The enrollment funnel is longer than that of normal sales funnels. This gives students ample opportunity to leave for a variety of reasons. Remarketing keeps your ads in the front row and your school in the consciousness of the prospect.

Here’s how it works. The student’s initial visit generates a cookie which triggers your ad after they’ve left your site. Your ad may appear once again when they visit similar or competing websites. Conversion rates are generally much higher for these types of ads as the prospect has already expressed some kind of interest in your school.

The Bottom Line

At Beacon, we’ve been helping marketing professionals in Higher Ed effectively grow their digital presence for more than 20 years. If you have any questions regarding your school’s Google Analytics conversion goal set up, I encourage you to email me or call a Beacon team member at 1.855.851.0109. We’ll help clarify the admissions funnel and get you on the road to increased enrollment in no time.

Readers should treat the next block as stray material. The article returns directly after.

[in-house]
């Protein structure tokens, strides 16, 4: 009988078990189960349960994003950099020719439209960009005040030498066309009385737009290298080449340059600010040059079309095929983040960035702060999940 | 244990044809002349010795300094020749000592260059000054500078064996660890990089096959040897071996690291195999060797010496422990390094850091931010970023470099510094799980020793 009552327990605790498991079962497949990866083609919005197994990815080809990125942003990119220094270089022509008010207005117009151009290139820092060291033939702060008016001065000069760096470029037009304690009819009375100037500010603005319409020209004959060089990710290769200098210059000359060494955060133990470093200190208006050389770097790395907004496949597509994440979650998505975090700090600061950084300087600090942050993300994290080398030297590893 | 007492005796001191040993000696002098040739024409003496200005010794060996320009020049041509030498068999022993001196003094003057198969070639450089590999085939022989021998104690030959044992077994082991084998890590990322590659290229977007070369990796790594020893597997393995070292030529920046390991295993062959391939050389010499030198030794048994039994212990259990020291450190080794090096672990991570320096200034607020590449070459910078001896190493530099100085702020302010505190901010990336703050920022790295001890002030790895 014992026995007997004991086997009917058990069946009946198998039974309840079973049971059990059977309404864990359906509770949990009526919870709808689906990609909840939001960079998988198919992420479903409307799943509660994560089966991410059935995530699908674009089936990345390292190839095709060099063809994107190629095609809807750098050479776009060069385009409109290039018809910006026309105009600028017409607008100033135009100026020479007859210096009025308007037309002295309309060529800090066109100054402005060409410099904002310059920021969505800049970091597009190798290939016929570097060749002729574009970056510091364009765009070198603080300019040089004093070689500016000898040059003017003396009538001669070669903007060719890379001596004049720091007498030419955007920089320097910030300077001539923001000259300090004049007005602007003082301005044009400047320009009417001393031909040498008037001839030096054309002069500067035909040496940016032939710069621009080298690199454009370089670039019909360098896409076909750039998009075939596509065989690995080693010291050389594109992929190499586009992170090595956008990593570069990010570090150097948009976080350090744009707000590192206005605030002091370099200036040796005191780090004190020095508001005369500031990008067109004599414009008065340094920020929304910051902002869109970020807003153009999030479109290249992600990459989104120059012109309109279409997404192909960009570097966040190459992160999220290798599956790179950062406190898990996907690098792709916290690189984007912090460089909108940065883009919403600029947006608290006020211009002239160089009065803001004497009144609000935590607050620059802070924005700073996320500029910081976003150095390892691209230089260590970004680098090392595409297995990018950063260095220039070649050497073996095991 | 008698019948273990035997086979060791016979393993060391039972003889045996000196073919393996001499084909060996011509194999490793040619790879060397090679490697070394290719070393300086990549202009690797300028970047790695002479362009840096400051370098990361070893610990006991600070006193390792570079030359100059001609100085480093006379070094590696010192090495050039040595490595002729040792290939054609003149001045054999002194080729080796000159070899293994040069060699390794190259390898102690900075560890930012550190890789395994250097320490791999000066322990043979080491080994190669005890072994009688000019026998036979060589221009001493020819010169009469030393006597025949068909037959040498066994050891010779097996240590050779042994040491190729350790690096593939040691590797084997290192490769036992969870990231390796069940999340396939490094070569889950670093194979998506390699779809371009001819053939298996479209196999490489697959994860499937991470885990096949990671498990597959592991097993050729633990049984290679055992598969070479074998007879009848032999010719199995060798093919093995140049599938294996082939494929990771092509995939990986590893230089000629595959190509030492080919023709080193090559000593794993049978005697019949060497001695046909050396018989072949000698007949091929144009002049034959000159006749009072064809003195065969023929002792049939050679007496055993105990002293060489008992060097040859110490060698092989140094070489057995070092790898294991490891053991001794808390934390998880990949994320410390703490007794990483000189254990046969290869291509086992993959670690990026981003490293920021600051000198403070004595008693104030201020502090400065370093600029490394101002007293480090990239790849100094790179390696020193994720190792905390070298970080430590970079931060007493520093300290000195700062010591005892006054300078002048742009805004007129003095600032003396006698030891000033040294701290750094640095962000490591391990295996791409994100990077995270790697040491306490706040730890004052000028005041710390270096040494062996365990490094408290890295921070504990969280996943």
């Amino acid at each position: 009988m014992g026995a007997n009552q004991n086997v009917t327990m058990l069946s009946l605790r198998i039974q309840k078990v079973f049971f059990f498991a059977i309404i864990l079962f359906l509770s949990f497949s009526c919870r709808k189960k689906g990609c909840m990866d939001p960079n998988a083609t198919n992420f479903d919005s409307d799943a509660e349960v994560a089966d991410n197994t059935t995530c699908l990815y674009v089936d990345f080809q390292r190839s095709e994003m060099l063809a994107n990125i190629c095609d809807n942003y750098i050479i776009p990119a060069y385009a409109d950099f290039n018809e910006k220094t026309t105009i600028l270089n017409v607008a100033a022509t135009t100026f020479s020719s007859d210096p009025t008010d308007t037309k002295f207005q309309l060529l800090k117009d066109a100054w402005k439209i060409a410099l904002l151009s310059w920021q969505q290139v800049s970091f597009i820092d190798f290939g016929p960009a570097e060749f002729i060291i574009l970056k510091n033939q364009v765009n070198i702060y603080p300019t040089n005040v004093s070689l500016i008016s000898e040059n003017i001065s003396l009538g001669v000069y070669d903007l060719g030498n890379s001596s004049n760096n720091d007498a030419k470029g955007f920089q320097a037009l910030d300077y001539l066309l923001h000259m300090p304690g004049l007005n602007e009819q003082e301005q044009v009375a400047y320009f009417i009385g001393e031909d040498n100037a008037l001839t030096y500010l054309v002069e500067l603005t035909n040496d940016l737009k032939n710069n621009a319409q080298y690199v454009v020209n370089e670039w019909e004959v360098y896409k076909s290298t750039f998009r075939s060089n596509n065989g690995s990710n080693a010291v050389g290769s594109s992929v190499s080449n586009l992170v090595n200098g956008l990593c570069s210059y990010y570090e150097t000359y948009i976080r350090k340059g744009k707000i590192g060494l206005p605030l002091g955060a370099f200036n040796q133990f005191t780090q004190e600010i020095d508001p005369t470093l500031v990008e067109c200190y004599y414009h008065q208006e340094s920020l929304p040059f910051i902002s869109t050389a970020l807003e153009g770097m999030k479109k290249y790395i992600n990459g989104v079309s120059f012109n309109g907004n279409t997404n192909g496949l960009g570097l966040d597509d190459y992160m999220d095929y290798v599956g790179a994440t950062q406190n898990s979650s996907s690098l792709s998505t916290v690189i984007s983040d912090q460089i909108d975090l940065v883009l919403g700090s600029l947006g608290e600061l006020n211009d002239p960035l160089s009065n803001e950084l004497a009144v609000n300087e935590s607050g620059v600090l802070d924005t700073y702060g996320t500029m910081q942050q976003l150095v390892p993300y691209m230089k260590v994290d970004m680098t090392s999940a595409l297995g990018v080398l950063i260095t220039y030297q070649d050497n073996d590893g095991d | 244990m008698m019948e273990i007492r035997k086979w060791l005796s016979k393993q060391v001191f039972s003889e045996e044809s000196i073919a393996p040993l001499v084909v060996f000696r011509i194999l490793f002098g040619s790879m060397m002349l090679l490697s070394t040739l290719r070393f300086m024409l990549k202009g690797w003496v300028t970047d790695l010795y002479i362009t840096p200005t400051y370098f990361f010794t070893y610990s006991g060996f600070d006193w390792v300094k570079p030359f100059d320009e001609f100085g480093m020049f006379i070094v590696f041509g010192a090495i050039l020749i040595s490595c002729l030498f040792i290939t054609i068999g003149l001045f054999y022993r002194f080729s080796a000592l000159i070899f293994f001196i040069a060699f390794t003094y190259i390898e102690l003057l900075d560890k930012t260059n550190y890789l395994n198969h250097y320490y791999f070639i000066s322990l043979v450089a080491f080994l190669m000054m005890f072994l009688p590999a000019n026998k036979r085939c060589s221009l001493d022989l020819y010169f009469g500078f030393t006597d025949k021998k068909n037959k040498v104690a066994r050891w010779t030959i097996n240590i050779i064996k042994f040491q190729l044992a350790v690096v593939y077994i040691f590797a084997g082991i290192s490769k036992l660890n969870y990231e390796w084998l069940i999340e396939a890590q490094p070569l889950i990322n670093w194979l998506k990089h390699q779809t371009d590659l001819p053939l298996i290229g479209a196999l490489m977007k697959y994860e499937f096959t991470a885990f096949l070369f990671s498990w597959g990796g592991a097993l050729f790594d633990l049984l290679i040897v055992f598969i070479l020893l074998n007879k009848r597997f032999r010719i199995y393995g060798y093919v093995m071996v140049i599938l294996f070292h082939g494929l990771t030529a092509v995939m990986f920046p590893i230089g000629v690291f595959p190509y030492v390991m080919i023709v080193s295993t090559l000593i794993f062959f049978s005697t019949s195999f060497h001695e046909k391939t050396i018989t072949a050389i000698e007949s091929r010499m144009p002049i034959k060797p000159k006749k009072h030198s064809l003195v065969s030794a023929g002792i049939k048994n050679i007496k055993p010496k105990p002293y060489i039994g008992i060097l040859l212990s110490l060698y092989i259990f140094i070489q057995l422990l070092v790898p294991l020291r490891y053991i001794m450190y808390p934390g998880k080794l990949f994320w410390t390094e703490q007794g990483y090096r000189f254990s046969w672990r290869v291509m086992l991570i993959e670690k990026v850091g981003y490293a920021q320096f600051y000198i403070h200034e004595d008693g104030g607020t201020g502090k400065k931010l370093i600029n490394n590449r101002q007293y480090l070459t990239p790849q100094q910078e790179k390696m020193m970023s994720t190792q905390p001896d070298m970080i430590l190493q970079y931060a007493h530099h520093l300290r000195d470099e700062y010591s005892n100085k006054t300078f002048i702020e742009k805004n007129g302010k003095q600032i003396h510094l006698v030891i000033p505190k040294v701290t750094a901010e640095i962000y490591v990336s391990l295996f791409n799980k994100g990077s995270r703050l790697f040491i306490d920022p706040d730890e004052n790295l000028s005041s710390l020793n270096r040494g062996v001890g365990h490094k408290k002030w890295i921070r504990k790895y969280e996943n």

4 10, 2017

Creating a Focus Group for Your Higher Ed Redesign – Part 2

By | 2017-10-11T07:45:01+00:00 October 4th, 2017|Categories: Higher Education|Tags: , |

Below is part two of “How to Create an Effective Focus Group for Your Higher Ed Redesign”. To read part one, visit here.

How to Choose a Focus Group Moderator

A moderator is much more than a note taker. You’ll need one of those, too. However, your moderator will be responsible for eliciting the most from your focus group. The moderator has a profound effect on the success (or failure) of your focus group as they are expected to set a relaxed tone, keep the discussion focused, observe body language and other cues, and create an environment that elicits the most valuable input from your participants.

Moderators must be good listeners. They must be able to manage a group dynamic and facilitate the kind of environment that makes participants want to share. Moderators have different styles. However, a good moderator will adapt to the personality of the focus group. For example, a moderator may joke with student participants while taking a more serious tact with faculty or administrators.